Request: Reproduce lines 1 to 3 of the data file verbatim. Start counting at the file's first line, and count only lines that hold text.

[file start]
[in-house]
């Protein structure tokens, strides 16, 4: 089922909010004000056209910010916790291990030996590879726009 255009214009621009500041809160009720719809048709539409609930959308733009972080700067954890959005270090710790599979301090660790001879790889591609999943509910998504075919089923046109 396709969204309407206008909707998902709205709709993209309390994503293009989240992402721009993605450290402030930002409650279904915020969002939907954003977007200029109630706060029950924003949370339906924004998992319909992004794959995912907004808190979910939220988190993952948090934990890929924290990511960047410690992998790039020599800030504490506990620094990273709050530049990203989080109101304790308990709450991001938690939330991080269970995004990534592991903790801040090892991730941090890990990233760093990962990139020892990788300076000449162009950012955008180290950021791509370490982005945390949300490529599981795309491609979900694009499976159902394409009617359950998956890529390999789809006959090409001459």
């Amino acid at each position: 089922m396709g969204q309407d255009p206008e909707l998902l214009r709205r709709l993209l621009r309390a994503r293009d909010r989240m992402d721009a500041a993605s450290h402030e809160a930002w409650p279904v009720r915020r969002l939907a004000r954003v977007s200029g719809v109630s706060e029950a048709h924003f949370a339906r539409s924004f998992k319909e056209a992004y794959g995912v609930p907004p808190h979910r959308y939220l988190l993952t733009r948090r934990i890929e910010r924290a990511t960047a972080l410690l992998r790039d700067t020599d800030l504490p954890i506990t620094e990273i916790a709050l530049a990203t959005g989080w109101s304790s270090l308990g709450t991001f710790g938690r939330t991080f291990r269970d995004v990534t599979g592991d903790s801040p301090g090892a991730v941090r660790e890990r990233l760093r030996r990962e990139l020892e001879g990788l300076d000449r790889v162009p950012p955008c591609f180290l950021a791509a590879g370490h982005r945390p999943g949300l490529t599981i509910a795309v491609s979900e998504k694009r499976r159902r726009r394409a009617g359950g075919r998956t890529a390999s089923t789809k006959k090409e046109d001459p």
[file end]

[in-house]
């Protein structure tokens, strides 16, 4: 089922909010004000056209910010916790291990030996590879726009 255009214009621009500041809160009720719809048709539409609930959308733009972080700067954890959005270090710790599979301090660790001879790889591609999943509910998504075919089923046109 396709969204309407206008909707998902709205709709993209309390994503293009989240992402721009993605450290402030930002409650279904915020969002939907954003977007200029109630706060029950924003949370339906924004998992319909992004794959995912907004808190979910939220988190993952948090934990890929924290990511960047410690992998790039020599800030504490506990620094990273709050530049990203989080109101304790308990709450991001938690939330991080269970995004990534592991903790801040090892991730941090890990990233760093990962990139020892990788300076000449162009950012955008180290950021791509370490982005945390949300490529599981795309491609979900694009499976159902394409009617359950998956890529390999789809006959090409001459």
């Amino acid at each position: 089922m396709g969204q309407d255009p206008e909707l998902l214009r709205r709709l993209l621009r309390a994503r293009d909010r989240m992402d721009a500041a993605s450290h402030e809160a930002w409650p279904v009720r915020r969002l939907a004000r954003v977007s200029g719809v109630s706060e029950a048709h924003f949370a339906r539409s924004f998992k319909e056209a992004y794959g995912v609930p907004p808190h979910r959308y939220l988190l993952t733009r948090r934990i890929e910010r924290a990511t960047a972080l410690l992998r790039d700067t020599d800030l504490p954890i506990t620094e990273i916790a709050l530049a990203t959005g989080w109101s304790s270090l308990g709450t991001f710790g938690r939330t991080f291990r269970d995004v990534t599979g592991d903790s801040p301090g090892a991730v941090r660790e890990r990233l760093r030996r990962e990139l020892e001879g990788l300076d000449r790889v162009p950012p955008c591609f180290l950021a791509a590879g370490h982005r945390p999943g949300l490529t599981i509910a795309v491609s979900e998504k694009r499976r159902r726009r394409a009617g359950g075919r998956t890529a390999s089923t789809k006959k090409e046109d001459p």